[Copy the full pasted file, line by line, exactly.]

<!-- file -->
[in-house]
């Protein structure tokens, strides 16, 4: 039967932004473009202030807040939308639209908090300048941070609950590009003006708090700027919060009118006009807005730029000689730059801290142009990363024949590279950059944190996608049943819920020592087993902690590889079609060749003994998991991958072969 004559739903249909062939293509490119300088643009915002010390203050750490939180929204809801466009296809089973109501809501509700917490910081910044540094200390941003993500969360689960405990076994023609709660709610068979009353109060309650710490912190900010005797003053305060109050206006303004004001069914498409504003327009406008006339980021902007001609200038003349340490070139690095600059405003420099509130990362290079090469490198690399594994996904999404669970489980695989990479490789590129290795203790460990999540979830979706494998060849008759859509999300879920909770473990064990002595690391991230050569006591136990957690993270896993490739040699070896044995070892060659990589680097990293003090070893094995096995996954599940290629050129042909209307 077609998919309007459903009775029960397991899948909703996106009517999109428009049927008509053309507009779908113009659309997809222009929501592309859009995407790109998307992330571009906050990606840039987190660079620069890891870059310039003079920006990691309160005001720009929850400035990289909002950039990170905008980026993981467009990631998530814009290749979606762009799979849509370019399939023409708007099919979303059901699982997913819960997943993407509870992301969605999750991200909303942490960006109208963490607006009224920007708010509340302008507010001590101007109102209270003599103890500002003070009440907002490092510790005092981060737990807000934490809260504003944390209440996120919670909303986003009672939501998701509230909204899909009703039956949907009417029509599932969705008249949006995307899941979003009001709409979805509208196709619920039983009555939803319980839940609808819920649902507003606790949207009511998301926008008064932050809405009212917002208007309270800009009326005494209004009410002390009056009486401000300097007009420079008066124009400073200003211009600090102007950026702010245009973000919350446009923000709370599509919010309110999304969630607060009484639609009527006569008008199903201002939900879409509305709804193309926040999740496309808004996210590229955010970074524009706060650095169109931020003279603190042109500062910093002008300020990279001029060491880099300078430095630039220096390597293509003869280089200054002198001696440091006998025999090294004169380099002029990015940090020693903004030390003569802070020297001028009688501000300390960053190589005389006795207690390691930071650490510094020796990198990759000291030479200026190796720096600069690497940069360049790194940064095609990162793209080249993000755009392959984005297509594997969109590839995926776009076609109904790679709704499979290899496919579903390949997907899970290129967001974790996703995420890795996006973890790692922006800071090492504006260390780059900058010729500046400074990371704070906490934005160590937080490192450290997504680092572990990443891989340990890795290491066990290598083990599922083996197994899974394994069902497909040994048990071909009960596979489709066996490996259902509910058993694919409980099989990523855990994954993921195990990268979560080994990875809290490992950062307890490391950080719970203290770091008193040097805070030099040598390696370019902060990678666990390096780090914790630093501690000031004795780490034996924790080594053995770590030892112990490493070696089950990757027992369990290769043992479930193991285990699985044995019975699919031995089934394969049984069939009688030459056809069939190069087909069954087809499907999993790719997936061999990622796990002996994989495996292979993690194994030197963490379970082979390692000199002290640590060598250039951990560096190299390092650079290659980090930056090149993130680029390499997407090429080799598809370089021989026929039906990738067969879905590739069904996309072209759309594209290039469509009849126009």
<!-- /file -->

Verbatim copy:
[in-house]
């Protein structure tokens, strides 16, 4: 039967932004473009202030807040939308639209908090300048941070609950590009003006708090700027919060009118006009807005730029000689730059801290142009990363024949590279950059944190996608049943819920020592087993902690590889079609060749003994998991991958072969 004559739903249909062939293509490119300088643009915002010390203050750490939180929204809801466009296809089973109501809501509700917490910081910044540094200390941003993500969360689960405990076994023609709660709610068979009353109060309650710490912190900010005797003053305060109050206006303004004001069914498409504003327009406008006339980021902007001609200038003349340490070139690095600059405003420099509130990362290079090469490198690399594994996904999404669970489980695989990479490789590129290795203790460990999540979830979706494998060849008759859509999300879920909770473990064990002595690391991230050569006591136990957690993270896993490739040699070896044995070892060659990589680097990293003090070893094995096995996954599940290629050129042909209307 077609998919309007459903009775029960397991899948909703996106009517999109428009049927008509053309507009779908113009659309997809222009929501592309859009995407790109998307992330571009906050990606840039987190660079620069890891870059310039003079920006990691309160005001720009929850400035990289909002950039990170905008980026993981467009990631998530814009290749979606762009799979849509370019399939023409708007099919979303059901699982997913819960997943993407509870992301969605999750991200909303942490960006109208963490607006009224920007708010509340302008507010001590101007109102209270003599103890500002003070009440907002490092510790005092981060737990807000934490809260504003944390209440996120919670909303986003009672939501998701509230909204899909009703039956949907009417029509599932969705008249949006995307899941979003009001709409979805509208196709619920039983009555939803319980839940609808819920649902507003606790949207009511998301926008008064932050809405009212917002208007309270800009009326005494209004009410002390009056009486401000300097007009420079008066124009400073200003211009600090102007950026702010245009973000919350446009923000709370599509919010309110999304969630607060009484639609009527006569008008199903201002939900879409509305709804193309926040999740496309808004996210590229955010970074524009706060650095169109931020003279603190042109500062910093002008300020990279001029060491880099300078430095630039220096390597293509003869280089200054002198001696440091006998025999090294004169380099002029990015940090020693903004030390003569802070020297001028009688501000300390960053190589005389006795207690390691930071650490510094020796990198990759000291030479200026190796720096600069690497940069360049790194940064095609990162793209080249993000755009392959984005297509594997969109590839995926776009076609109904790679709704499979290899496919579903390949997907899970290129967001974790996703995420890795996006973890790692922006800071090492504006260390780059900058010729500046400074990371704070906490934005160590937080490192450290997504680092572990990443891989340990890795290491066990290598083990599922083996197994899974394994069902497909040994048990071909009960596979489709066996490996259902509910058993694919409980099989990523855990994954993921195990990268979560080994990875809290490992950062307890490391950080719970203290770091008193040097805070030099040598390696370019902060990678666990390096780090914790630093501690000031004795780490034996924790080594053995770590030892112990490493070696089950990757027992369990290769043992479930193991285990699985044995019975699919031995089934394969049984069939009688030459056809069939190069087909069954087809499907999993790719997936061999990622796990002996994989495996292979993690194994030197963490379970082979390692000199002290640590060598250039951990560096190299390092650079290659980090930056090149993130680029390499997407090429080799598809370089021989026929039906990738067969879905590739069904996309072209759309594209290039469509009849126009």